Even if traveling (let alone getting out of the house to go to the grocery store once a week) isn’t your thing right now, DIY Homemade Facial Wipes are an affordable time-saver for removing make-up at the end of the day, or facial cleansing without the need for an actual bottle of soap.
DIY Homemade Reusable Facial Cleansing Wipes
- 3/4 cup distilled water boiled water will also work
- 1/2 cup witch hazel
- 1 TB jojoba oil or other nourishing oils: almond, avocado, olive, apricot, argan
- 1 TB castile soap Baby Mild or Tea Tree
- 7-10 washcloths
- 1 glass storage jar I found the jar pictured at Target
- Place the baby washcloths in the storage jar. Set aside.
- In a medium-size bowl, combine the distilled water, witch hazel, nourishing oil, and castile soap.
- Pour the liquid solution into the storage jar, covering the baby washcloths with the solution. Press the washcloths down into the liquid.
When you introduce water into a product without a preservative you always run the risk of introducing bacteria, so use water-based products quickly.
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I haven’t tried it.
I was just thinking that some kind of vitamin c might be good- like essential lemon oil or lemon juice- maybe even add cucumbers for hydration.
That sounds lovely, Janie!
I read that tea tree and vitamin e oils work as preservatives, would adding one of them make the wipes last longer? Also, is there a particular reason you use a glass jar? Would I be able to use a baby wipe dispenser?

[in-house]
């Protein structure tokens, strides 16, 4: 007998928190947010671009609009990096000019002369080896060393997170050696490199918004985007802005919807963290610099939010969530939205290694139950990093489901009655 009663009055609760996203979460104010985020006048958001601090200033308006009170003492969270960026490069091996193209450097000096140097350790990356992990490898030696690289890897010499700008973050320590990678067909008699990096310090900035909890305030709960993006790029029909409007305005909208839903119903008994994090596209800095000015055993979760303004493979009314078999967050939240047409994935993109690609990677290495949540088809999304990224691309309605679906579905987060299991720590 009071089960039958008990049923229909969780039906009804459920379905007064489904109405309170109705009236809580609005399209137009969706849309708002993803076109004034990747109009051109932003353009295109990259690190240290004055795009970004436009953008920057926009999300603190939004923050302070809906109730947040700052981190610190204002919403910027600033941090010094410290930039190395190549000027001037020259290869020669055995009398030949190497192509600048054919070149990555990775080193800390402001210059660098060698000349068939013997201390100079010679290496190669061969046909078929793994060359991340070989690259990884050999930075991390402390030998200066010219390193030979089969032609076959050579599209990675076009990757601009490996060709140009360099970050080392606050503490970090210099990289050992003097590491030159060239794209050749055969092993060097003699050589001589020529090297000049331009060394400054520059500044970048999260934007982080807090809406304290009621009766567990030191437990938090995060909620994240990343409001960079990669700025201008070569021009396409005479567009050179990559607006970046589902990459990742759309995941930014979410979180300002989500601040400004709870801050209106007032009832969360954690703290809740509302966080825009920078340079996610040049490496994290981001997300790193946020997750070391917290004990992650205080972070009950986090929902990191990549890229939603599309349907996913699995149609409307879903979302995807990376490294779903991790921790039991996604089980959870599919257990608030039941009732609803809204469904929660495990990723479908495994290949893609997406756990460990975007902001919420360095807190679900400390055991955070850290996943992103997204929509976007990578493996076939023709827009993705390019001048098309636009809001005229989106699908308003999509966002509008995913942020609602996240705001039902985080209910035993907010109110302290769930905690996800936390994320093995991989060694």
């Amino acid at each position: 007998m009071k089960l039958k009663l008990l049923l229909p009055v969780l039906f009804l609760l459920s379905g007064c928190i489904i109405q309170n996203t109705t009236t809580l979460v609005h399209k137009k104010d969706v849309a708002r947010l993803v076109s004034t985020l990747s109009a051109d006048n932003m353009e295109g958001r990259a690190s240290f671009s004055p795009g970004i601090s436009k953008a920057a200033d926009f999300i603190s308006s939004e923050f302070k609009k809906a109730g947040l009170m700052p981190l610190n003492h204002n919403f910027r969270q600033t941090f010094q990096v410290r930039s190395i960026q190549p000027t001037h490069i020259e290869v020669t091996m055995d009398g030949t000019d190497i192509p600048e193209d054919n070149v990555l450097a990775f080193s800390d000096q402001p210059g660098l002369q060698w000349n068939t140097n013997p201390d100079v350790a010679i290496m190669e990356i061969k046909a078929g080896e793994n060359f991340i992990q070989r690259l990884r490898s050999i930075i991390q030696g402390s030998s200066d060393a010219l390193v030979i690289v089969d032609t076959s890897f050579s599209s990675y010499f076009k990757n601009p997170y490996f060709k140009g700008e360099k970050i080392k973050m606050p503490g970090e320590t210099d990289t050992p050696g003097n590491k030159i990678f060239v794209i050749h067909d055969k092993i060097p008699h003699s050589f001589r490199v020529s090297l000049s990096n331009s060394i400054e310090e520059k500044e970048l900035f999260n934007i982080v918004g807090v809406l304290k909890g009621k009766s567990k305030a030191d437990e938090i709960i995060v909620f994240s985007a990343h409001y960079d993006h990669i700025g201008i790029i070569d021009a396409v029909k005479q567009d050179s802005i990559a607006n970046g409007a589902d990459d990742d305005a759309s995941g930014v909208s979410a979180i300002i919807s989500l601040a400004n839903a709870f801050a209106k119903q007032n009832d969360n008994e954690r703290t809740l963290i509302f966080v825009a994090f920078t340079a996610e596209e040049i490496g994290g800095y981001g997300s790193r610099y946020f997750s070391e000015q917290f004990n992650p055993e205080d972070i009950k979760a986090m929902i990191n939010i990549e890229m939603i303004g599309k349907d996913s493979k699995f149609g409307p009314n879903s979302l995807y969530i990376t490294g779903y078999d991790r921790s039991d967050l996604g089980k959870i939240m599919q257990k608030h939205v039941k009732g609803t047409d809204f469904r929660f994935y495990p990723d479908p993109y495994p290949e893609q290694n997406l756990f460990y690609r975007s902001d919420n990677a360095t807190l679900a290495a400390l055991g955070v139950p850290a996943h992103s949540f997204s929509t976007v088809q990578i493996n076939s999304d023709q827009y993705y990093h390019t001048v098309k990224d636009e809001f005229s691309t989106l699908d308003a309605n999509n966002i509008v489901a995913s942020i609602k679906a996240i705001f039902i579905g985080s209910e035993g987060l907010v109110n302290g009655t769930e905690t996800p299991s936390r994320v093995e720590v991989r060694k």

Neither one will preserve. Tea tree may but the quantity needed would be substantial. Vitamin e keeps oils from going rancid. I recommend distilled water for longer shelf life. You can use a baby wipe dispenser.
I have never liked washing my face in the sink what with the cold water, getting my elbows damp, the splashing etc so i didn’t wash my face as much as I should. Store bought face wipes leave a film that irritates my skin and encourages breakouts. I’m trying your DIY out as of this morning (Instead of castille soap, I’ve substituted natural saponins from infusing the distilled water with california lilac blossoms) and love how my face feels. It smelled great and was very gentle and soothing. Here’s hoping my skin will like it long term and thank you for the DIY.
That’s great Colleen! So happy you loved it.
I love the idea, of using a reusable wipe, to clean my face at night. I am very lucky to have good skin, but I’ve noticed age catching up with me. What do you think about fractionated coconut oil? I use avocado oil for cooking but I concerned about the scent. I would like to do my best to keep it scent free.
Hey Sue, You can use fractionated coconut oil. Coconut oil isn’t for everyone’s skin, so make sure your skin does well with it. Grapessed oil would be another choice.
Hi, I adore your site and have been wanting to try these face wipes for years as store bought are so expensive and irritate my skin. My daughters faces needed something to get clean from oil and acne lately and I was looking for natural and remembered these! My question though is that I don’t have liquid in the jar once poured. The washcloths soak it right up. At first I thought it was the cushy bamboo cloths I had so I bought cheap thin baby washcloths and same. I doubled the liquid recipe too. Is it normal for the cloths to absorb it all? I thought in your pics it looks like the cloths are sitting in liquid. Thanks so much for so many amazing recipes and tips!